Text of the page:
After Surgery, My Father Helps Me Bathe

By ANTHONY BORRUSO

 

Jobless, 26, a ghastly scab marching
         from the base of my skull down

my neck; beside me, my father kneels at the curtained
         threshold with a saucepan of warm

water. Steam obscures the boundaries between
         me and my past self, 6, smiling, slamming

the head of a red power ranger on faded
         ceramic tiles—oblivious, amphibious,

blanched in bathwater. My father sees me
         pruning memories and, politely, turns,

knowing well the subatomic gossip always
         whispering inside our bones. My father,

the policeman, who inhaled god-knows-what when
         the city really didn’t sleep. When who he is now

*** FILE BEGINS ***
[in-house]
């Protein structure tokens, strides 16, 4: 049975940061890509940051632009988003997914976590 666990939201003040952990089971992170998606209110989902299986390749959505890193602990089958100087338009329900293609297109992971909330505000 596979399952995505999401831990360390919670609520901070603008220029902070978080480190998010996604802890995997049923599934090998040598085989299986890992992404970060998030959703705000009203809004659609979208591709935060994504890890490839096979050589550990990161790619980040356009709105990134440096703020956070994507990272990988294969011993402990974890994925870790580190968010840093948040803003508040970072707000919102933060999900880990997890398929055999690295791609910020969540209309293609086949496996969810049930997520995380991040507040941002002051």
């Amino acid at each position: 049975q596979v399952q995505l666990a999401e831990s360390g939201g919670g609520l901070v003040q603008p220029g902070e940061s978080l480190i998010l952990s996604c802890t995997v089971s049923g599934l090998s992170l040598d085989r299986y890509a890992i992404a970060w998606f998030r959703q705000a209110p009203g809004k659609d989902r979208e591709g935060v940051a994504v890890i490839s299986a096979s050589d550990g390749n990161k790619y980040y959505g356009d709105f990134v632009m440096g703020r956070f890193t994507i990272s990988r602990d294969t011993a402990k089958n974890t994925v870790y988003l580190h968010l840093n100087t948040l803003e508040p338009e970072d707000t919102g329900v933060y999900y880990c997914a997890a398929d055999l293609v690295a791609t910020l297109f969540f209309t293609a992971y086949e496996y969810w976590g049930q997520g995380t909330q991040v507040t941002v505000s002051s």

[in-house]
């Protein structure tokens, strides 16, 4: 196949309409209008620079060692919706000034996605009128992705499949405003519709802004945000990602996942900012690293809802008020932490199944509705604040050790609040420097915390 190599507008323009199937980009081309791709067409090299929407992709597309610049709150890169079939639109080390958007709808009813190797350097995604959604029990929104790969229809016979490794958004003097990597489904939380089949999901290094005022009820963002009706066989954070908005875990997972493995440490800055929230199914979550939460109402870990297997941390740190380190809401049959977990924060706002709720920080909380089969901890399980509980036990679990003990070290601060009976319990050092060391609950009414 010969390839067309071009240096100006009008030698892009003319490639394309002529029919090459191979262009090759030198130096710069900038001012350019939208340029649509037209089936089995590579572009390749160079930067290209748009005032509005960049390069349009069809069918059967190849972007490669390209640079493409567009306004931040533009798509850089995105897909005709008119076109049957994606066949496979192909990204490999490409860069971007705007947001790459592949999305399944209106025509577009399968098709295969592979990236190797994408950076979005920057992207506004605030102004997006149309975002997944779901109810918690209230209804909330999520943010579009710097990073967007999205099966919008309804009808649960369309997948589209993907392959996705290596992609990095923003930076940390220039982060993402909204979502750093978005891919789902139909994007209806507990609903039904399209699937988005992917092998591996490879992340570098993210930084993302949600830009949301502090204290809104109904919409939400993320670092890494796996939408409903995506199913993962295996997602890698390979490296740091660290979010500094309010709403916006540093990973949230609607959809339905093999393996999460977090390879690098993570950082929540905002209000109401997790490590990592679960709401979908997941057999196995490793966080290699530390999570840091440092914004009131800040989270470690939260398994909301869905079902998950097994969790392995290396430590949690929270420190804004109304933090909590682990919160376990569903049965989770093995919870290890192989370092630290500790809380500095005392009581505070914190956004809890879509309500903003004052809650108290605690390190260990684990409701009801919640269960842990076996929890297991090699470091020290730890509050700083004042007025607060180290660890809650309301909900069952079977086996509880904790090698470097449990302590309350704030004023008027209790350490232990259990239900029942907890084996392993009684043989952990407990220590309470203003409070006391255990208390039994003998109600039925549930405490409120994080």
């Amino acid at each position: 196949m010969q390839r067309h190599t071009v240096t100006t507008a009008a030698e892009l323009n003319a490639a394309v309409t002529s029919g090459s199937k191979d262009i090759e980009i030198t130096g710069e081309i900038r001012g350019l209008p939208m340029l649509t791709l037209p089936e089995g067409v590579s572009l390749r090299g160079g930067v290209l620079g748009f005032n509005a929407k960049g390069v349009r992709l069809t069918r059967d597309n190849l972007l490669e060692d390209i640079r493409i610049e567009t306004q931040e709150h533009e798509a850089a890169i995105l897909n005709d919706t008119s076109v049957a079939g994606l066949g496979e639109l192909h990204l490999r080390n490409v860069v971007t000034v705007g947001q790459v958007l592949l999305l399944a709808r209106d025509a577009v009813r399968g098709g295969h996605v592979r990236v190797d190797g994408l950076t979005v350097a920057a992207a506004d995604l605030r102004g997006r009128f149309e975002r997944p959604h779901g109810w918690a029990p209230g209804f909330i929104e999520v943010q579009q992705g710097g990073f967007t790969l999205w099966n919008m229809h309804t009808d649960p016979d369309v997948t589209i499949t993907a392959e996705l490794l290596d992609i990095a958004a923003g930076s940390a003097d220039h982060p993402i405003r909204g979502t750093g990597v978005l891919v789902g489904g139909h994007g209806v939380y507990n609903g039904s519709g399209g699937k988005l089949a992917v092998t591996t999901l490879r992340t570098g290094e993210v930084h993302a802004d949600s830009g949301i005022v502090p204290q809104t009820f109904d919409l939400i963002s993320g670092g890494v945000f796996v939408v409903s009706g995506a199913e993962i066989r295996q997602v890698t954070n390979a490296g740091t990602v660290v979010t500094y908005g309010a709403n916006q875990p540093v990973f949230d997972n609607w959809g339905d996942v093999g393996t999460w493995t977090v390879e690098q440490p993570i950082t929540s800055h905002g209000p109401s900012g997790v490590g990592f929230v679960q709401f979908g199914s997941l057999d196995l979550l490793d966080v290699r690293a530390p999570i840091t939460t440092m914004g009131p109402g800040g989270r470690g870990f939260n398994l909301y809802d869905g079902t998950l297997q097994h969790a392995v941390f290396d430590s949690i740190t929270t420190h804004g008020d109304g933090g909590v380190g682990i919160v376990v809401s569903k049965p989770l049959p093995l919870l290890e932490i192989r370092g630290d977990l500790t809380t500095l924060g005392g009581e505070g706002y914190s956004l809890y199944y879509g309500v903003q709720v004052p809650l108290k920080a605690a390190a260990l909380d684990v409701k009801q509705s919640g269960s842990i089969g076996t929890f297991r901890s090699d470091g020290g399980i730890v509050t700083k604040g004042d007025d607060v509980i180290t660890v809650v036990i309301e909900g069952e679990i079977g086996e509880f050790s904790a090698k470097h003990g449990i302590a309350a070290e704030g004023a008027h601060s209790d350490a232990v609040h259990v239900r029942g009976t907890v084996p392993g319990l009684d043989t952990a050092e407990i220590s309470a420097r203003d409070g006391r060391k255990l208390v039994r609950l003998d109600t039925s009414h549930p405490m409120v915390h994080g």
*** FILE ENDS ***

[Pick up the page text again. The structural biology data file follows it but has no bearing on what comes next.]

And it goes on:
stepped out from debris like a gray-tarnished twin.
         We are a kind of pentimento. Me and me

and him all living like stubborn
         brushstrokes in a gilded frame.

 

[Purchase Issue 21 here.]

 

Anthony Borruso is pursuing his Ph.D. in creative writing at Florida State University, where he is an assistant poetry editor for Southeast Review. His poems have been published or are forthcoming in The American Journal of Poetry, Pleiades, Spillway, The Journal, THRUSH, Moon City Review, decomP, Frontier Poetry, and elsewhere.

After Surgery, My Father Helps Me Bathe

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